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Wildlife panels at Burgess Falls State Park to detail Tennessee ecology, wildlife

co-american-bullfrog.JPGTennessee plays habitat to much wildlife in the form of mammals, amphibians, fish, insects, trees, shrubs and plants. State Natural Areas are dedicated to preserving nature. Can you recognize a Tennessee flying squirrel, nuthatch, snapping turtle, maiden hair fern, sycamore, and a queen snake? Have you ever seen an American toad, great horned owl, alumroot and northern hemlock?

co-artist-at-work.JPGClarksville artist Debbie Boen has been living a ‘wild life’ with such creatures for the past 21 months as she created and recently completed drawing the pictures for panels to be installed at Burgess Falls State Park in Tennessee. This artistic project required the rendering of three panels representing a woodland, lake and stream bank areas. Altogether, the panels illustrate 15 specific trees, 37 plants and flowers, 41 insects and 65 mammals, birds, fish and amphibians.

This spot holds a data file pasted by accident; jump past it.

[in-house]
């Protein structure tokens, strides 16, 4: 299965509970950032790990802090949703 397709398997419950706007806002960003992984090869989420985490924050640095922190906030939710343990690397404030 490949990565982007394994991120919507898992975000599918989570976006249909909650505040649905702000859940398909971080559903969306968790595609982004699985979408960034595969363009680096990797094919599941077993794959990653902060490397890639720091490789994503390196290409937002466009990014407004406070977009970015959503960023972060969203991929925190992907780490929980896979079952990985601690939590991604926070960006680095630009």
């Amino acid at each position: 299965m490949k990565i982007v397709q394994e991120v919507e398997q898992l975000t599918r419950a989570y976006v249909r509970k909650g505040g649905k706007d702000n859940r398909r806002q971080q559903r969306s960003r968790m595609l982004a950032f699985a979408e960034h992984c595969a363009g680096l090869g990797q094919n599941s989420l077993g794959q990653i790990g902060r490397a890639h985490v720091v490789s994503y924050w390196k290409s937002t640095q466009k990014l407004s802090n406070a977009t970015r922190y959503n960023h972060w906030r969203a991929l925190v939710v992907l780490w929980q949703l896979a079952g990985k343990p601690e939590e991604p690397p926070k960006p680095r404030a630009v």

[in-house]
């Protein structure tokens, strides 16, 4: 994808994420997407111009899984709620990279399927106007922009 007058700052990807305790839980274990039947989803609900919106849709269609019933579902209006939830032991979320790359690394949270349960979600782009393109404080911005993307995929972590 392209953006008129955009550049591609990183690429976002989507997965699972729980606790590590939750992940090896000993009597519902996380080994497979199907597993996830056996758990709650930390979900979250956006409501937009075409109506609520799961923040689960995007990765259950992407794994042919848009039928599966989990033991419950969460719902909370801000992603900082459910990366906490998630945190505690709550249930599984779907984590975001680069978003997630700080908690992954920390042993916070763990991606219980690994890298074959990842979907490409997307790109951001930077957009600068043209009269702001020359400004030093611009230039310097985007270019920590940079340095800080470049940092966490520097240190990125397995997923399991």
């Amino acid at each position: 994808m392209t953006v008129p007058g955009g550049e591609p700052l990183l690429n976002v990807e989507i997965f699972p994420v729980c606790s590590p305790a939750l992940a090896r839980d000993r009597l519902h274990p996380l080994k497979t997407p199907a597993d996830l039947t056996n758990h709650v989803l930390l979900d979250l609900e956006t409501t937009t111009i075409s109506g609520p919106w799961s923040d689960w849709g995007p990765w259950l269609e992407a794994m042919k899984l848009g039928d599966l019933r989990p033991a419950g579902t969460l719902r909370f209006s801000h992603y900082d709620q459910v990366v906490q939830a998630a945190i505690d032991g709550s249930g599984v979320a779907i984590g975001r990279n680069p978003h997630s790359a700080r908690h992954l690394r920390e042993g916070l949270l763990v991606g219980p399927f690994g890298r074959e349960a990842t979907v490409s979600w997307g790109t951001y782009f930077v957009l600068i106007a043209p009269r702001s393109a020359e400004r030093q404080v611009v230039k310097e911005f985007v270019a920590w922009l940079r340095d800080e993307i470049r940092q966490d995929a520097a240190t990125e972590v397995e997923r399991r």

The Lake Habitat


In January, 2006, Dan Webber, Exhibits Program Administrator for Tennessee State Parks, said to the Friends of Dunbar Cave that he needed an artist for this project, his brainchild. Webber met Boen, and a month after meetings with John Froeshauer and Bill Summers, he gave her pencil sketches of the idea and what creatures he needed and left it up to her to make a final design. Asked about it now, he says he would have never thought to do this project the way that she did it.

co-redshouldered-hawk.JPGBoen researched each animal, amphibian, bird (Red Shouldered Hawk at left), insect and plant, drew and painted them in large size, and then shrunk and cut them out to go on the panels. She said she did it that way because she could get the exact detail and colors that are true for each creature. Since she is not a naturalist, she would create the flexibility to change the size, shape, location or color at any time before gluing it down.

John Froeschauer, Regional Interpretive Specialist for Tennessee State Parks, evaluated the accuracy of the drawings. He was concerned with things like what season was being depicted and whether the plants and flowers illustrate that. Some flowers, dogwood, for example, bloom early in the season, so the summer dogwood tree does not have flowers. The spotted sandpiper Boen drew had to have spots added to its chest, as sandpipers have spots in the summer.

While John was most concerned about scientific accuracy, Boen was interested in the art of it. She explained

“I wanted each picture to draw you in and each creature to talk to you personally. I want you to walk away with a new interest in and relationship with nature.



The Woodland Panel